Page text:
Sean O’Loughlin has been backed to carry on rattling Super League opponents in 2020 – by a man who knows a thing or to about defying time.
His former England team-mate Adrian Morley was at the HJ Stadium on Sunday to see O’Loughlin play a starring role in a thrilling Challenge Cup tie, which Warrington edged 26-24.
The 36-year-old, who wants to play on next season, yesterday appeared on a list of out-of-contract Wigan players who the club have yet to decide whether to offer a new deal to.
But Morley, who played on until he was 38, has no doubts he could still do a job next year.
“If he keeps doing what he does then why not?” said the ex-Warrington prop known as ‘Moz’.
“Even though his body may be busted at times, Lockers at 70 per cent is still better than the majority of Super League players are at 100 per cent.
“There aren’t many players around you get confidence from just from being next to them on the pitch, and he is definitely one of them. There aren’t too many things he can’t do.”
Players who are out-of-contract at the end of the season are free to negotiate with other clubs from May 1.
To help them, clubs must state their intentions and the RFL circulate a list of those players to all clubs. Fringe players Callum Field and Liam Forsyth, as well as Joe Brown, will not be offered new deals.
Eight first-team players are also on the list under the ‘not yet determined’ category.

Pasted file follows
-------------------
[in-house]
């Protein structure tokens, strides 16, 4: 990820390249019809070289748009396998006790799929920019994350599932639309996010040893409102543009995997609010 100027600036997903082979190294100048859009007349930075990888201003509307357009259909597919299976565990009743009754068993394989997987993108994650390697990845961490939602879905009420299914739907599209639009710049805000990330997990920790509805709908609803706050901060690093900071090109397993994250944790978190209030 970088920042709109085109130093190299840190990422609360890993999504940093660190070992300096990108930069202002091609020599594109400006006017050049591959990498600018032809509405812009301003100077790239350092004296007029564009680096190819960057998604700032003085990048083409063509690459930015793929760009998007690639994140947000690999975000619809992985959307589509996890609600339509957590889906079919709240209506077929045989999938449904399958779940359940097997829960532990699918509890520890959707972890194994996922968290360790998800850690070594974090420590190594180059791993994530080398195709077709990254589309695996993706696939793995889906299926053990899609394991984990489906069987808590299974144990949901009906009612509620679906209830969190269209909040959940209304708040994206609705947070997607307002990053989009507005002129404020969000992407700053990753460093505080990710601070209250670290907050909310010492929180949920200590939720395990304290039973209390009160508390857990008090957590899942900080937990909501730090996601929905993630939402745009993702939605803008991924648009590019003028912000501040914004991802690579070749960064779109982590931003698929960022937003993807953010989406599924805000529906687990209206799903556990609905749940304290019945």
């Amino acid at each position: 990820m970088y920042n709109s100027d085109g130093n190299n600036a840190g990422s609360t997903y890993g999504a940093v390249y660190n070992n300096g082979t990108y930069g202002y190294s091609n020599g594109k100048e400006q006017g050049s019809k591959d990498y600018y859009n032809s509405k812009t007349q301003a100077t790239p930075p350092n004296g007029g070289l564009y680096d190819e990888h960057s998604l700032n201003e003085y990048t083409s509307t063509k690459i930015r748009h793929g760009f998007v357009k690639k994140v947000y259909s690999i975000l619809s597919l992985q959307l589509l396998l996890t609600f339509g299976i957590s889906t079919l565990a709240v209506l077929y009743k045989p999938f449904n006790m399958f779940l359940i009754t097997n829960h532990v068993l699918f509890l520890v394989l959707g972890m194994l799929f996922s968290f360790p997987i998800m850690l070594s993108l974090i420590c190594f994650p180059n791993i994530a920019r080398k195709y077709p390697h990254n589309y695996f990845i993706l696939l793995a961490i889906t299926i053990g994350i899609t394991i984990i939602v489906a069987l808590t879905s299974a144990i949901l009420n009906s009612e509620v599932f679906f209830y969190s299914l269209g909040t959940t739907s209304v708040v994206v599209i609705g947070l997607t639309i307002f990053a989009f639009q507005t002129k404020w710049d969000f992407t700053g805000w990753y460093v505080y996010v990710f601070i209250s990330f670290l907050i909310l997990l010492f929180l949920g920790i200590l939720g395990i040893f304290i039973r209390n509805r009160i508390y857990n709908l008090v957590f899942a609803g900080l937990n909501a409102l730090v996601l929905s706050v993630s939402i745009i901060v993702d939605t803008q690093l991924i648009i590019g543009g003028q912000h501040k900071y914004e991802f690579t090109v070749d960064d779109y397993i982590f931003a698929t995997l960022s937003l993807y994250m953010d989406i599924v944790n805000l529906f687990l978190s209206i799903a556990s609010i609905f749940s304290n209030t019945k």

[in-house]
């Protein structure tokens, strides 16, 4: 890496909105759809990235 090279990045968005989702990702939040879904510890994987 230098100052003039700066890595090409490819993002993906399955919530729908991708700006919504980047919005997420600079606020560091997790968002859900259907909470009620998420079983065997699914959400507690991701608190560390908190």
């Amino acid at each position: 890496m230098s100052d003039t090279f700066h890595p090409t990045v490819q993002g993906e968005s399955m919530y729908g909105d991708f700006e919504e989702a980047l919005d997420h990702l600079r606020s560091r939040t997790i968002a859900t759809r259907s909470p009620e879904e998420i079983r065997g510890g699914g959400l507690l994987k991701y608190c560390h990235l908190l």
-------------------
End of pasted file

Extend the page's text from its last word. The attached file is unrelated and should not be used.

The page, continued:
They include centre Dan Sarginson and captain O’Loughlin as well as six fringe players: Caine Barnes, Samy Kibula, Ben Kilner, Craig Mullen, Liam Paisley and James Worthington.
George Williams – set to move to Canberra – is not included as he is still under contract with Wigan for next year.
Morley, meanwhile, says he expects the England stand-off to thrive in the NRL despite a track record which suggests forwards fare better Down Under than backs.
“I think that’s a coincidence,” added Morley. “I think any of the England players, forwards or not, could make it in the NRL, and George could definitely do well. It may take him a while to get used to playing over there and factors like the heat and living away.
“But he’d do well there and he can improve – there’s nothing like a better standard of competition to bring you on even more.”